This is where sketching comes in. Sketching out a few ideas for each problem you're trying to solve comes in handy for quick iteration and consideration. It also helps your brain get out of digital interfaces for a second and think about how to meet the user where they are. Do they need to use a device at all? How can we serve them at this point?
After you have your components, lay them out in a way that allows you can see/use them at once. Make sure the styles, animations and interaction patterns are consistent and meet your goals. Revisit your original research now that you've pulled your head out of style heaven. Rearrange the components into different combinations. Rearrange those combinations. Break things. Revisit, and then make a prototype. Test it with people, rinse, repeat.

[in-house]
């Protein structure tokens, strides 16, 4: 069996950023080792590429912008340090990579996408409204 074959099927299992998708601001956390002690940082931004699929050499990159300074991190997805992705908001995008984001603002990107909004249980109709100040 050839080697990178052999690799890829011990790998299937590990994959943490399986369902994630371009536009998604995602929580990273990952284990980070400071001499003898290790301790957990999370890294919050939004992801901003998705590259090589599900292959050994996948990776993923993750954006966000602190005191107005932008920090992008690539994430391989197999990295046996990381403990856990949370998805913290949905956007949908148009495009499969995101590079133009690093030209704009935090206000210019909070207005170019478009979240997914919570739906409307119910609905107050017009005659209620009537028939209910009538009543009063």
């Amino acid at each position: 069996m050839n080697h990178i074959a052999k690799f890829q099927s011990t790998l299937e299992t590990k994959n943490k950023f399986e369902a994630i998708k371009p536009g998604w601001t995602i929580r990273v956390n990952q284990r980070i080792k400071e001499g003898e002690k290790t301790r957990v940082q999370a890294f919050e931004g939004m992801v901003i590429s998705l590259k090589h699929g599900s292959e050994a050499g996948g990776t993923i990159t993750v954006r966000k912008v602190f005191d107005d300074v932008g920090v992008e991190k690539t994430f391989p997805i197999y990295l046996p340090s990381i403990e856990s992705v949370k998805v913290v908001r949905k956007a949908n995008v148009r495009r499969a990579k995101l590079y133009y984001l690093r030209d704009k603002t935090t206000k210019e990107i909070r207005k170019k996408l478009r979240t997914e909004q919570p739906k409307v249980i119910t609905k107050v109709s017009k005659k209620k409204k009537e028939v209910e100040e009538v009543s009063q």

Deviating from the System
In real life, there are times where you need to decide to deviate from your system. If this happens continually, you may want to rethink your system or revisit your process. Find where the disconnect is. Are business goals switching too frequently (or even communicated that way)? Are user needs not being discovered early enough? Does more time need to be set aside for testing elements before implementation?
A professional system designer constantly studies. They study user behavior, technology, technology climate, systems. A professional understands how their work affects these factors, and how these factors affect their work. They utilize considerations like those I outlined in Part I to bring a whole system together.
Atomic Design Theory
Atomic Design is a popular set of principles based on a way of thinking about design systems on the web. It helps web folks think about elements users interact with and how they fit together into a holistic system. It’s based on foundations of web concepts which can apply in the design phase. Coined by Brad Frost, his guide is available online.